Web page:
Today is Saturday, time for this week’s second 100 New Code Films article. This series is my most frequent one, since I have determined to post two of these articles in all but four weeks this year. In each of these articles, I review an American Breen Era (1934-1954) film which I have seen for the first time. This will equal 100 new Code films in all this year which I will review as part of this series. Whenever possible, I combine these articles’ topics with blogathon entries by writing about films which fit blogathon topics.
Today’s topic is Rage in Heaven from 1941. For the past two years, I have wanted to join the Ingrid Bergman Blogathon. However, since it is hosted in August, I have never been able to think of a topic, August being #AMonthWithoutTheCode. This year, I determined to join with an article about some new Code film of hers. When choosing a film of hers to review, I realized how few American movies this Academy Award-winning Swedish actress made. I watched this film on Amazon Prime Video on July 30.
The film begins at an insane asylum in France, where the doctors realize in horror that the mysterious young Englishman under their watch has escaped. Later, two young gentlemen, an idle heir and his engineer best friend, reunite at a hotel, and the former invites his old friend to come to his ancestral home with him. There, he sees his doting mother again, and they meet the beautiful young woman who has become her caregiver. Both men are obviously charmed by her, but the young heir is very glad when his friend leaves, giving him a chance with the girl. Although she obviously is infatuated with the heir, he is insanely jealous of his friend. They fall in love and marry, yet no one suspects that the bland young man is a paranoiac.
This movie stars Robert Montgomery, Ingrid Bergman, and George Sanders. Supporting actors include Lucile Watson, Oskar Homolka, Philip Merivale, Matthew Boulton, and Aubrey Mather.
This movie was directed by W. S. Van Dyke II. It was produced by Gottfried Reinhardt. The production company was MGM. The screenplay was written by Christopher Isherwood and Robert Thoeren. It was based on the novel by James Hilton. At the National Board of Review Awards, Ingrid Bergman won Best Actress for this role.
This is a good Code film. This film deals with difficult topics, including mental illness, extreme envy, suicide, and murder. It handles them all very well. Although it is a very suspenseful at times, it features enough positive and uplifting elements to keep it from being too dark and sinister. It ends on a bright note, so it doesn’t leave you feeling despondent. This is a good example of how the Production Code Administration allowed difficult, disturbing themes to be depicted in Code films, if the film were made properly.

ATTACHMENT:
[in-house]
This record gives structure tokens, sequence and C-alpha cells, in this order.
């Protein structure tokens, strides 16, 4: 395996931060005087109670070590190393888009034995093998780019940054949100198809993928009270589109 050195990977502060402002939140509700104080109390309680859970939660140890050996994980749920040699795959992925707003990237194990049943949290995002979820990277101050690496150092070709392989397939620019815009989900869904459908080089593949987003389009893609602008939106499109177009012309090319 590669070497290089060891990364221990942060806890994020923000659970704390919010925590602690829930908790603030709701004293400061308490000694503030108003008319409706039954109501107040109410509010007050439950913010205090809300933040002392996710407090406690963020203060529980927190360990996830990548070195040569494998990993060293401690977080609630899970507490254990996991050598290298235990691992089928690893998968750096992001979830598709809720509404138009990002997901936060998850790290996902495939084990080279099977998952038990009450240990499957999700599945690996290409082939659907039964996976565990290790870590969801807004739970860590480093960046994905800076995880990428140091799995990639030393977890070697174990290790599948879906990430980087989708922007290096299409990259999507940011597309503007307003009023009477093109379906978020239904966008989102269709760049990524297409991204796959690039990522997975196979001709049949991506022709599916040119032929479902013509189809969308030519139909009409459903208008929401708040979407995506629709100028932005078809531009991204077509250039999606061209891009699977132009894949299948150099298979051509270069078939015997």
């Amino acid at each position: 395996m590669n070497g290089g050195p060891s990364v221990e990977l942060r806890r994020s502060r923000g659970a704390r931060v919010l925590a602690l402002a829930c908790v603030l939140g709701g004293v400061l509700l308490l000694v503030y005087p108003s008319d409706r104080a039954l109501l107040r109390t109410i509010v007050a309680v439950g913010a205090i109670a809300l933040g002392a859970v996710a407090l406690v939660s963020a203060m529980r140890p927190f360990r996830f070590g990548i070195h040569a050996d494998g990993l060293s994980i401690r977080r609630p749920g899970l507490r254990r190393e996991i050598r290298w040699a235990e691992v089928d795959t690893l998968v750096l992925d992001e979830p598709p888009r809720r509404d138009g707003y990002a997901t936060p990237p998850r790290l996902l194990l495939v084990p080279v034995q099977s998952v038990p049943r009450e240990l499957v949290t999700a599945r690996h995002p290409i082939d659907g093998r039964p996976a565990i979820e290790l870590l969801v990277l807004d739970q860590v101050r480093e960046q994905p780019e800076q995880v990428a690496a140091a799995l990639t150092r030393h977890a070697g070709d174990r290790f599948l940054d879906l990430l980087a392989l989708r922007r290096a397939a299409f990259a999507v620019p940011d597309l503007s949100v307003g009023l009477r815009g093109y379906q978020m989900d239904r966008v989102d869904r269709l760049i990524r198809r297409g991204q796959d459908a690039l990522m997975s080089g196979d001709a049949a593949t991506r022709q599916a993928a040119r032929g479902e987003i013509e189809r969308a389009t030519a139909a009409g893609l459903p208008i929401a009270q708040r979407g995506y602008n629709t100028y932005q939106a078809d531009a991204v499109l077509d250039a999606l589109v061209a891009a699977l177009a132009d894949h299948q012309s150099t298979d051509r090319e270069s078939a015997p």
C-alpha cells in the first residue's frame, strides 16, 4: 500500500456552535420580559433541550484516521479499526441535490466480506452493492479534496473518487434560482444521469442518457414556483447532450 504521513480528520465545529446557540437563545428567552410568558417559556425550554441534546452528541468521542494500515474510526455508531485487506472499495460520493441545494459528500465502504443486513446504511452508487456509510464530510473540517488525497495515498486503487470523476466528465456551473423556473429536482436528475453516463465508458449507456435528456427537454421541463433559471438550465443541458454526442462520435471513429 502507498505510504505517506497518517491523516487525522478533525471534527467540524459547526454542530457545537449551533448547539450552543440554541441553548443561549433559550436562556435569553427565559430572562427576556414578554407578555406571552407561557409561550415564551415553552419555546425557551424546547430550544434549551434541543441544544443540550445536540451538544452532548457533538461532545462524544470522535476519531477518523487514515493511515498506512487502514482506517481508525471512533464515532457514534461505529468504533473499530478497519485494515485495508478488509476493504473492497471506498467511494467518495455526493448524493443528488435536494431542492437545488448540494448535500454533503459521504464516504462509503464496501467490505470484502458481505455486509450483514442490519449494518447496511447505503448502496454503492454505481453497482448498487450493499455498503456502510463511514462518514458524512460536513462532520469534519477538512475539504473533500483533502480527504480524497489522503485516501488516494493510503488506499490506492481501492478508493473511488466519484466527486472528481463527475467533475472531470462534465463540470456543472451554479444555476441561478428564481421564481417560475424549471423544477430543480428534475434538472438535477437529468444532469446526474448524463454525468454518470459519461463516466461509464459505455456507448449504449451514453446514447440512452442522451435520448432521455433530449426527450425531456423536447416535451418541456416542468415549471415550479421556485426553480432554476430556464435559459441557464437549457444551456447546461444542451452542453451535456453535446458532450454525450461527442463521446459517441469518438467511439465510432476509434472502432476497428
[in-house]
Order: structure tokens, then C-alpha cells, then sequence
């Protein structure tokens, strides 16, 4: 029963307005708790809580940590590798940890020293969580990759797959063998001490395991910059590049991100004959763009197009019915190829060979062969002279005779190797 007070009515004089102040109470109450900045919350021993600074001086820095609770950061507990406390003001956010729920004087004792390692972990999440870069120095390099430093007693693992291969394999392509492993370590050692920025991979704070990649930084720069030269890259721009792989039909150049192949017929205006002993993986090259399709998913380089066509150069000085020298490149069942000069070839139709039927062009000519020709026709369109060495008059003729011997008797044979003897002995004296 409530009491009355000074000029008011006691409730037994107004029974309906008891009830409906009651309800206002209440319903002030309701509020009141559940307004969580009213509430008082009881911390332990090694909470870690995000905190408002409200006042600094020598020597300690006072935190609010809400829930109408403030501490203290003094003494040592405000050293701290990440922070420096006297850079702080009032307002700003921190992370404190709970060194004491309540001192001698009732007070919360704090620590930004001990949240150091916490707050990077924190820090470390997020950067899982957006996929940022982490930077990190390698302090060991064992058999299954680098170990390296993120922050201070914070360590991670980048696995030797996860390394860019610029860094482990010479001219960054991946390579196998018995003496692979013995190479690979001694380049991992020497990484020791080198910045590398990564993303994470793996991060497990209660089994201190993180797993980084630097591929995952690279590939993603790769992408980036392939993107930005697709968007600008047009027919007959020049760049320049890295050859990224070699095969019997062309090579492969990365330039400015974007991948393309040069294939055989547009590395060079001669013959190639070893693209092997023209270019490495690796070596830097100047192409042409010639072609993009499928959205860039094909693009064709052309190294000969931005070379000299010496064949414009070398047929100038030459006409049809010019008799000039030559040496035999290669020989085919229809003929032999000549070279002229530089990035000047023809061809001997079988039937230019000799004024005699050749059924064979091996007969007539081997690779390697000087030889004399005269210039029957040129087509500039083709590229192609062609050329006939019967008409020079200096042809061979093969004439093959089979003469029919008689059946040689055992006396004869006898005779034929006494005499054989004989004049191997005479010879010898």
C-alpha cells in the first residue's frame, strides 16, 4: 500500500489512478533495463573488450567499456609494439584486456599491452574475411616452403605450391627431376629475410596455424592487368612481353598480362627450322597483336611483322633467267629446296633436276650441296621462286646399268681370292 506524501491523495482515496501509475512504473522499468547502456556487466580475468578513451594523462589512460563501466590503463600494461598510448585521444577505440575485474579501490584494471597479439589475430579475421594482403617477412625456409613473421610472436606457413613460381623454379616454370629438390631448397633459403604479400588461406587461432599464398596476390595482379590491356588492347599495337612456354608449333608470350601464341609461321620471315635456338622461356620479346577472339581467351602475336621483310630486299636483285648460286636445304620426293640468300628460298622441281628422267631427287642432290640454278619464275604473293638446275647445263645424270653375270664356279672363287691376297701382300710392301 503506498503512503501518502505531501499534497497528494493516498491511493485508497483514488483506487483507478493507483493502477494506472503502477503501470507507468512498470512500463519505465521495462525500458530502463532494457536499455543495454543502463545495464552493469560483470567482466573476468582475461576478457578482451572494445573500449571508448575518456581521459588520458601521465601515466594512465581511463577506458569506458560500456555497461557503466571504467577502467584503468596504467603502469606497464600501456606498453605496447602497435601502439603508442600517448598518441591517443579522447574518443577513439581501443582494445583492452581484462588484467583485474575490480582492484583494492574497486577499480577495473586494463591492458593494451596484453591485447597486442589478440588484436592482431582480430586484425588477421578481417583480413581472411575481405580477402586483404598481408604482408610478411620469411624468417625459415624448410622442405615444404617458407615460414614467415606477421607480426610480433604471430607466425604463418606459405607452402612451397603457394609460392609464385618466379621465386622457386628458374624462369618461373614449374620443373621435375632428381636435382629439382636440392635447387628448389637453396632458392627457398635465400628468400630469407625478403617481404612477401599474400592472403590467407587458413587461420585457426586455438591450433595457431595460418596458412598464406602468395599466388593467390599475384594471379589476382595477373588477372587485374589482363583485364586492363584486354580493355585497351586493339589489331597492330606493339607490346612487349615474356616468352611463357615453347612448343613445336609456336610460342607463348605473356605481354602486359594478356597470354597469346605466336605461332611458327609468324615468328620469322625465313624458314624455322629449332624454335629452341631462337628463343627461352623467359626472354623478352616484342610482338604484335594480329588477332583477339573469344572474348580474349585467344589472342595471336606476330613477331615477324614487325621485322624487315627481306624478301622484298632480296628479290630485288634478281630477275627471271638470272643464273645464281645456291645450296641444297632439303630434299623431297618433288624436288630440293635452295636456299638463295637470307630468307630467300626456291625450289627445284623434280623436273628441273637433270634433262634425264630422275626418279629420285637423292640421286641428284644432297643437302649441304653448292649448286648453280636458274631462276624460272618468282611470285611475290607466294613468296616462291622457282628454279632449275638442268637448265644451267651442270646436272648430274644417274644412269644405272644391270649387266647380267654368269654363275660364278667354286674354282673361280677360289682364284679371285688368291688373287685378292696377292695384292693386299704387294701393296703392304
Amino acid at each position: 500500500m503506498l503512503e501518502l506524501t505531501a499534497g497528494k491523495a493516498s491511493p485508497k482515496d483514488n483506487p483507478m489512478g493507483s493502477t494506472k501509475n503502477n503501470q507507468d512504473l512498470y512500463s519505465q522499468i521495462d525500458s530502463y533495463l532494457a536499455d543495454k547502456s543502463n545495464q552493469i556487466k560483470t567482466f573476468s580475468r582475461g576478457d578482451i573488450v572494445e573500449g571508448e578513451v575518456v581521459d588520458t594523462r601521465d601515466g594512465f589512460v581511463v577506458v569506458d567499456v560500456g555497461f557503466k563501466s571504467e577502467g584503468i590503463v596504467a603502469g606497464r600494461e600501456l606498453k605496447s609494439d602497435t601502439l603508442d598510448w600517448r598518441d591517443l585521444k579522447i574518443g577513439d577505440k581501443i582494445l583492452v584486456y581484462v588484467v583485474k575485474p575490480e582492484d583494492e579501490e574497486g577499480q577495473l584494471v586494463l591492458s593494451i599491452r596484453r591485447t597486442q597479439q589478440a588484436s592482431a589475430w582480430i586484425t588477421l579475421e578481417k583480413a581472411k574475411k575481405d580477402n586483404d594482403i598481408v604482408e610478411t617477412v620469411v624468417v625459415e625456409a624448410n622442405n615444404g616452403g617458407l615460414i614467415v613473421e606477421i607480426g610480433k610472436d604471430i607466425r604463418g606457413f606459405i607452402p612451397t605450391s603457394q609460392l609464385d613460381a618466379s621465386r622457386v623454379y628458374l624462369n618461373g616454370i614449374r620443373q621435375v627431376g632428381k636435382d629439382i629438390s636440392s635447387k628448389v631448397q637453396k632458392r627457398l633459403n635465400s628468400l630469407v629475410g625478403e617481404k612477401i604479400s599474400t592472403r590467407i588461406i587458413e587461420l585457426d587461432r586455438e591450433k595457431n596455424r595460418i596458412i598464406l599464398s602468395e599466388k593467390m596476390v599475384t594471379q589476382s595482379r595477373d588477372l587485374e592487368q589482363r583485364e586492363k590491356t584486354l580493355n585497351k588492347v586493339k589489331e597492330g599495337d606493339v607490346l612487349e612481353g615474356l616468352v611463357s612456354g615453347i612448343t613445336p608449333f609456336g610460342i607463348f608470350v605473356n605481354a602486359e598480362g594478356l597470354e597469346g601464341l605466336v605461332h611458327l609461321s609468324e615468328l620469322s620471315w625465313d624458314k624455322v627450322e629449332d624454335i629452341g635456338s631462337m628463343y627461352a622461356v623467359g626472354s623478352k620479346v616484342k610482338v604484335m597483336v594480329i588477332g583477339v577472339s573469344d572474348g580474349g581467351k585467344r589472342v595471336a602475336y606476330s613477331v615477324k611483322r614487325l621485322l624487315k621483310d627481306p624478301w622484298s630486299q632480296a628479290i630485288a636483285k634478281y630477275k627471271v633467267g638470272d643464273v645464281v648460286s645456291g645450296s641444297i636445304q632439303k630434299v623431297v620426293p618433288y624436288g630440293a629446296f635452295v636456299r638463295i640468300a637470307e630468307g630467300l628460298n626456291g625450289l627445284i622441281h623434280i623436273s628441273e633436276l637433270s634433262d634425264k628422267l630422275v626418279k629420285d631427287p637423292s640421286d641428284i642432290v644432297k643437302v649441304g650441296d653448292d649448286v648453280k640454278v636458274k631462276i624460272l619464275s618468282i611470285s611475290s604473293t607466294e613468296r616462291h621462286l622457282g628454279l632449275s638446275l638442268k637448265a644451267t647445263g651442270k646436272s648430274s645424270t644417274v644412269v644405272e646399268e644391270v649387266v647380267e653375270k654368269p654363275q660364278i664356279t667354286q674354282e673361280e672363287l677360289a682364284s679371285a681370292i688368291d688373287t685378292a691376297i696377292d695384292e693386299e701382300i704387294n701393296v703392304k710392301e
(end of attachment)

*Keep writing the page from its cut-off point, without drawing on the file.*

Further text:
I highly recommend this movie to classic film fans. It will be especially enjoyable to people who like mysteries and suspenseful dramas. Of course, Ingrid Bergman fans will find it particularly appealing, since she gives a wonderful performance in it. Also impressive are the performances given by her two leading men. Robert Montgomery is usually a pretty likable, congenial fellow. As Philip Monrell, he is extremely blase and passive, providing a disarming exterior to the turmoil of jealousy and possessiveness which we know is inside him. In contrast, it is nice to see the often villainous George Sanders playing a kind, gentle character like Ward Andrews. Both men do a wonderful job of keeping you guessing about their intentions. Once they are revealed, they keep you further in suspense by making you wonder how much each knows about the other. Lucile Watson is the sickly mother; she is doting and overly protective toward her son, but how much does she really know about him? The cinematography adds a lot of suspense and depth to the interesting story. This is a fascinating look at a paranoiac, a 1940s abbreviation for someone with paranoid schizophrenia. Although modern viewers might disagree with some of the psychiatric principles mentioned in this film, the principles of human nature and reason gone awry are still vitally true.
For the Blogathon
This is my entry in The 5th Wonderful Ingrid Bergman Blogathon, hosted by Virginie Pronovost of The Wonderful Wide World of Cinema. Today would have been the great Swedish beauty’s 105th birthday. Sadly, it is also the thirty-eighth anniversary of her death, since she died on her 67th birthday.
Ingrid Bergman won her first Academy Award for Gaslight from 1944. In this film, she played a woman who is tormented by her greedy husband (Charles Boyer), who is trying to convince her that she is insane. In another film of hers which received great acclaim, Notorious from 1946, she played an American agent who is being slowly poisoned by her Nazi husband (Claude Rains). It seems that playing tortured wives endangered by their husbands was a forte for Miss Bergman, since she plays a similar role in Rage in Heaven. Perhaps this was the first role in that mold, since the others followed a few years later. Ingrid is perfect for such roles. Her big eyes shine with fear for her safety and that of others, yet her soft mouth shows a lingering compassion and affection for her dangerous spouse. Her accent makes her seem sophisticated and mysterious yet definitely foreign, which could be a disadvantage for the wife of a manipulative man. She looks at once mature, and thus wise, and youthful, and thus vulnerable. All Ingrid Bergman fans should watch this less known masterpiece of hers.
Happy Birthday, Ingrid!
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